Demonstrations across Quebec call for more childcare spaces and improved support
MONTREAL -- Educators and parents struggling to find child care spaces marked Mother's Day with demonstrations across Quebec.
Instead of the traditional bouquets of flowers and brunches, the "Ma place au travail" and "Valorisons ma profession" movements are calling for an end to the shortage and better working conditions in child care.
Nearly 51,000 children are currently on the waiting list, while exhaustion is pushing some workers to leave the profession.
"There are many departures. There are girls who send their CVs elsewhere. There are some who fall one after the other in exhaustion, who are on sick leave. It doesn't stop," said Emilie Dechamplain, a CPE educator and activist for a greater recognition of her profession.
Contacted by phone in Quebec City, Ma place au travail organizer Myriam Lapointe-Gagnon said that there is a single problem within the childcare network.
"When you ask any citizen's opinion, they will tell you that they think that children are important, but the funding does not follow," she said.
And it's not just the children who are affected, the young mother said, "These are thousands of women on unpaid leave because of the shortage of daycare spaces across Quebec."
Her own six-month-old baby will not have a place until 2023.
"It's a constant stress for us," she said, as she must return to school in the fall to complete her PhD in psychology.
The government says it is in the process of improving the situation.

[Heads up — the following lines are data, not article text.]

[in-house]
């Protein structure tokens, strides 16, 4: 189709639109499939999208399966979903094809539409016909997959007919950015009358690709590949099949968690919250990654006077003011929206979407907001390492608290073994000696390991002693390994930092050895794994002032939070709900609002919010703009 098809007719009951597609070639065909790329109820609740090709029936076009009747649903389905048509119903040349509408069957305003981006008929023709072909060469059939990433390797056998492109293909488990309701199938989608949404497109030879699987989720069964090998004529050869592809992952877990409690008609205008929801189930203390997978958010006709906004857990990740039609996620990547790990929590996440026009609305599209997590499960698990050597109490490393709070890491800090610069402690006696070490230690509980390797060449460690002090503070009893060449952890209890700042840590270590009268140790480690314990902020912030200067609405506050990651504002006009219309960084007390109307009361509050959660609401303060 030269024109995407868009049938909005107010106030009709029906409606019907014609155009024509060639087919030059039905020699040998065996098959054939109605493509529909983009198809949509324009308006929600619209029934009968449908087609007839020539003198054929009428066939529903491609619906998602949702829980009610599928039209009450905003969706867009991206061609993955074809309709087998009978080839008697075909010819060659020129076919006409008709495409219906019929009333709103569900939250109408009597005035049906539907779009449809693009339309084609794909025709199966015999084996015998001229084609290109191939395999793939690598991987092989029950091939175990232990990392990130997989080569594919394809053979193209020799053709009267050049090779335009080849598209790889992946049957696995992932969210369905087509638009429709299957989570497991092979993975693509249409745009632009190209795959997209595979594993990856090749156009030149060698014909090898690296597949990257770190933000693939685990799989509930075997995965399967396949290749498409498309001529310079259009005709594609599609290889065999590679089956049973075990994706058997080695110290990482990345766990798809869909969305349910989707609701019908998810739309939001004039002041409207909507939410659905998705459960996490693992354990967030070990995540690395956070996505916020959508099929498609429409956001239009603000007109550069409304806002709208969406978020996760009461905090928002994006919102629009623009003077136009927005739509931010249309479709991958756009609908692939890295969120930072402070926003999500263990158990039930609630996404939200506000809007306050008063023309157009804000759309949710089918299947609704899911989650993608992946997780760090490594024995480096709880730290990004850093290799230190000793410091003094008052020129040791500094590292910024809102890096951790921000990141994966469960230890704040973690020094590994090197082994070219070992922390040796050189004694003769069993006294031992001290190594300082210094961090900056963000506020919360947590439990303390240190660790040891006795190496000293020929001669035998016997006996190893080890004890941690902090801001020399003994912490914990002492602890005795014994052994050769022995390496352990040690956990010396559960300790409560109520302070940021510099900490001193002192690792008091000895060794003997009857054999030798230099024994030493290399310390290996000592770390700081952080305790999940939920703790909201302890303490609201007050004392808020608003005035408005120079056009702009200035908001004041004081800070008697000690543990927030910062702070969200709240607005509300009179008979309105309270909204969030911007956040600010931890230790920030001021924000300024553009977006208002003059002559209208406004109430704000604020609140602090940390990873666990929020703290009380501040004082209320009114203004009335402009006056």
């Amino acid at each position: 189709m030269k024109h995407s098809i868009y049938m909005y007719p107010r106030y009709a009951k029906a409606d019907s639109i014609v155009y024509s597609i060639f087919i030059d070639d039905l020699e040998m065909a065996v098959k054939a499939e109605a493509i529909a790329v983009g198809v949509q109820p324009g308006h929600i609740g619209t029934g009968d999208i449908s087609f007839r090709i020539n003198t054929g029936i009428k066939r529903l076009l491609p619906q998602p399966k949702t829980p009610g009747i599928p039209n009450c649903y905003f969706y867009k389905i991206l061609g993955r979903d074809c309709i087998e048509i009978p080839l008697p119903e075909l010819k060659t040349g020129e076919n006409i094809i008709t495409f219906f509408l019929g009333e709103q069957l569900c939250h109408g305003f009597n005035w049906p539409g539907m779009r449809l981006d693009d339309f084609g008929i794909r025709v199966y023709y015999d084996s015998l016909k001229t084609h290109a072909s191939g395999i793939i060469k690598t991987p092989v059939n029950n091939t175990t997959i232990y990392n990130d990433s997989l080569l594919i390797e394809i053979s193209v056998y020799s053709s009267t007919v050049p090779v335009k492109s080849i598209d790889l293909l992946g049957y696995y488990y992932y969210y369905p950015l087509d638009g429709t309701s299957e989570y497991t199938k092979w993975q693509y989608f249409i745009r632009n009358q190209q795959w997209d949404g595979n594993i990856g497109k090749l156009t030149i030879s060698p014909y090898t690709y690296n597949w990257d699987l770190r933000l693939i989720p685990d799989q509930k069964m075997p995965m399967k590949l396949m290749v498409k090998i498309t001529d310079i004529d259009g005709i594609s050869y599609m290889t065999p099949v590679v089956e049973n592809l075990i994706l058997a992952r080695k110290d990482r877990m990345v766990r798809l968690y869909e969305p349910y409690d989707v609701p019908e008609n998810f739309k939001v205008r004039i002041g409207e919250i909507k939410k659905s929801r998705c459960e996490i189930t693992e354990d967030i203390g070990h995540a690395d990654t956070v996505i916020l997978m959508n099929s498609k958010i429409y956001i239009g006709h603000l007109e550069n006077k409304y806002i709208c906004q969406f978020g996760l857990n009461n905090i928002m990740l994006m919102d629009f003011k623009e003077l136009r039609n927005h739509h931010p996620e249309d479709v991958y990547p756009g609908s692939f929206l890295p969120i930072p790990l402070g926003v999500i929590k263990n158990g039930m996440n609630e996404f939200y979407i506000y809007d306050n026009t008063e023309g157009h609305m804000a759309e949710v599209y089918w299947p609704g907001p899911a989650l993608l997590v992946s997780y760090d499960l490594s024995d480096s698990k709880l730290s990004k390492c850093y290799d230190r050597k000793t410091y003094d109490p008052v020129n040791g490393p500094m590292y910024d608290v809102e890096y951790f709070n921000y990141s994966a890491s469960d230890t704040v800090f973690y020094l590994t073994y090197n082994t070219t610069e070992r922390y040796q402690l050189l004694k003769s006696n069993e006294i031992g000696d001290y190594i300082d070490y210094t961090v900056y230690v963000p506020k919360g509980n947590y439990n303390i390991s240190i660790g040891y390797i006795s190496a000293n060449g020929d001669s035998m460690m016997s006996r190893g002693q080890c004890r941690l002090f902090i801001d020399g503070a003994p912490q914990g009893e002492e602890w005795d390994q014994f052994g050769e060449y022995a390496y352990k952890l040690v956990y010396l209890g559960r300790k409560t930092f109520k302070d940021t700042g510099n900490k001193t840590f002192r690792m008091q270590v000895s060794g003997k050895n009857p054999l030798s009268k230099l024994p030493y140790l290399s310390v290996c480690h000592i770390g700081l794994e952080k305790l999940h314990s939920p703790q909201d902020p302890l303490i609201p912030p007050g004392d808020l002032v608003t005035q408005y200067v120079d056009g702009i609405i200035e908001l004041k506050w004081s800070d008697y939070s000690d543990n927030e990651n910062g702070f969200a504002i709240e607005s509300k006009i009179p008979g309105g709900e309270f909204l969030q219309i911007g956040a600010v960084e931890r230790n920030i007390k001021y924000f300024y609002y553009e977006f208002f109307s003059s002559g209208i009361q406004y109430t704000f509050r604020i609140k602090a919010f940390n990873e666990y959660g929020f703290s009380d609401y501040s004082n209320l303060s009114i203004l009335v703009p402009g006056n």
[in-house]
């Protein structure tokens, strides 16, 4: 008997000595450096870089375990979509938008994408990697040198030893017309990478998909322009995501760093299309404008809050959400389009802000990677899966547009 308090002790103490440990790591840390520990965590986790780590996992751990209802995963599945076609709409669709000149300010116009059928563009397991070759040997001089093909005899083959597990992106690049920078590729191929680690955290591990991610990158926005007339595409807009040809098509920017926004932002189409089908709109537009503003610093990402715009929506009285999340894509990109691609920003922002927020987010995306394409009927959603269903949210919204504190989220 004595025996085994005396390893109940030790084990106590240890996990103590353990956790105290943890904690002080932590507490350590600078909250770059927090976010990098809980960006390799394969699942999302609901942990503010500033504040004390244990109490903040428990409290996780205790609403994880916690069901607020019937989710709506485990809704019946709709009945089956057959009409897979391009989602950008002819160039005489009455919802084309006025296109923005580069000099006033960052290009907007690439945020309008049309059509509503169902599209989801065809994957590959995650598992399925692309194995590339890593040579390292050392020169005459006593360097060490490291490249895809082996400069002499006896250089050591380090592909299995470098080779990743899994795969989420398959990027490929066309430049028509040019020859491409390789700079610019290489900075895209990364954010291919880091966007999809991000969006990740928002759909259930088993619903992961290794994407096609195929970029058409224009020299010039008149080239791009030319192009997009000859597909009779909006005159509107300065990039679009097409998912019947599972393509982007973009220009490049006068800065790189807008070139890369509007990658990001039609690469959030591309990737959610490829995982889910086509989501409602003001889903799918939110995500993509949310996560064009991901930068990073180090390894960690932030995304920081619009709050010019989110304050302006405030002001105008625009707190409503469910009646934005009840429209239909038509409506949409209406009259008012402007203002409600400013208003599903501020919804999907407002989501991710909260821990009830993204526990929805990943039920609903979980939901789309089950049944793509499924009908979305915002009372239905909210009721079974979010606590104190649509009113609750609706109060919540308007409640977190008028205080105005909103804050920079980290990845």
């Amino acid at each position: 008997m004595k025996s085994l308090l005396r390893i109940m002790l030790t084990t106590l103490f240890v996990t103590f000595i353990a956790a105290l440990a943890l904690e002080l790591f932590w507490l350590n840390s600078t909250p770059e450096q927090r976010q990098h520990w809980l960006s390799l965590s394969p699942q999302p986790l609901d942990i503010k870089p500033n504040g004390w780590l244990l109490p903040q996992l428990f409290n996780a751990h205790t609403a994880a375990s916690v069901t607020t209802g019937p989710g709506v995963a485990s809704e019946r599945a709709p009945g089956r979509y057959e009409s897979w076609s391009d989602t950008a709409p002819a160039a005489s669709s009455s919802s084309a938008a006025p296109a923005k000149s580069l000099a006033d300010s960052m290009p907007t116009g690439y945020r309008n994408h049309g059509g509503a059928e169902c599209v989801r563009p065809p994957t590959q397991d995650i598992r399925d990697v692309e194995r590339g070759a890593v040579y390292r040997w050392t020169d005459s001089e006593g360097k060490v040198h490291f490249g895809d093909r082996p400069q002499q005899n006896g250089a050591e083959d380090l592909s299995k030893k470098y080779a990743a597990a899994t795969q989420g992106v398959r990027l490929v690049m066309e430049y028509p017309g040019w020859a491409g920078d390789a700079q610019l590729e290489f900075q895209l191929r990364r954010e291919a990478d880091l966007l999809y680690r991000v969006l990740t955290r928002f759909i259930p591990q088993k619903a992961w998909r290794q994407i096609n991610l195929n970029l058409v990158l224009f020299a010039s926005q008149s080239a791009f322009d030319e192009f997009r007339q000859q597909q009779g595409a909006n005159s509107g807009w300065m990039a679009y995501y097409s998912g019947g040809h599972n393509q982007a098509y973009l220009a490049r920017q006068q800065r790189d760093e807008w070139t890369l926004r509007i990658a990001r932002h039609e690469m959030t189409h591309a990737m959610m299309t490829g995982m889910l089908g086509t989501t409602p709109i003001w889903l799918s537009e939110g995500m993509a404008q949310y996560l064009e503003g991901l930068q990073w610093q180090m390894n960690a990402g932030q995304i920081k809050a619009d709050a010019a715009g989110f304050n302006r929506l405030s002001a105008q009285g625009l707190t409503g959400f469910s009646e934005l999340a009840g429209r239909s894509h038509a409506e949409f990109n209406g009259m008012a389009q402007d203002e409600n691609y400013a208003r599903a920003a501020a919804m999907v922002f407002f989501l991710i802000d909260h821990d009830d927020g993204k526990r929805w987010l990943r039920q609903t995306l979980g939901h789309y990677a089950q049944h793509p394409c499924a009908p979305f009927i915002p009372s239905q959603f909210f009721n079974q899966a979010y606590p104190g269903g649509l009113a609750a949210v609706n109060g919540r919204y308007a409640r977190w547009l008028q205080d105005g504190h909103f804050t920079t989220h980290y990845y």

"Already, Minister Mathieu Lacombe has cut the bureaucracy last March in order to accelerate the development of thousands of spaces," said Ministry of Families spokesperson Antoine de la Durantaye. "The spaces are coming! In the coming year, it is estimated that between 5,000 and 7,000 subsidized spaces will be created! In addition to these measures, the minister will announce tomorrow a new concrete solution to make spaces available more quickly."
Durantaye said that the province has been hemorrhaging daycare spaces since 2014 and the COVID-19 pandemic only exacerbated the situation.
"We have already promised that we will address this," he added. "In the last budget, there is nearly $100 million to attract new family childcare providers to take more children. These are spaces that could be created very quickly."
Nearly 9,000 parents got involved in the movement, just two months after Lapointe-Gagnon launched it from her living room with a simple click.
Since then, Lapointe-Gagnon said she has gotten "a lot of attention, (but) little action" from Lacombe.
"He tells us to wait, wait, wait," she said. "But we tell him that in the meantime, there are parents who are in inconceivably precarious situations."
She is calling for immediate financial assistance for families deprived of a salary while waiting to place their child in care, a reduction in the administrative burden to create childcare settings and measures to recruit and retain educators, who did not receive any bonus during the pandemic.
According to Dechamplain, the problem goes back much further than the last year, with budget cuts by previous governments, among others.
"It's not taken seriously, often," she said. "There are still a lot of people who think we are like babysitters. It would be nice if people understood that we are specialists in the development of children from 0 to 5 years old."
The 'Valorisons ma profession' movement, which is not affiliated with any union or party, has gathered about 5,600 members on a Facebook group in just over a month.
"Our profession is truly magnificent," says Dechamplain. "Mr. Lacombe, the network he has in his hands, is really a jewel. It is a network that is the envy of the rest of Canada and they are right to say so, but our network is in crisis and we must act quickly."
Rallies were held in several cities across the province, including Montreal, Quebec City, Sherbrooke, Trois-Rivières and Rimouski.
-- with files from CTV News.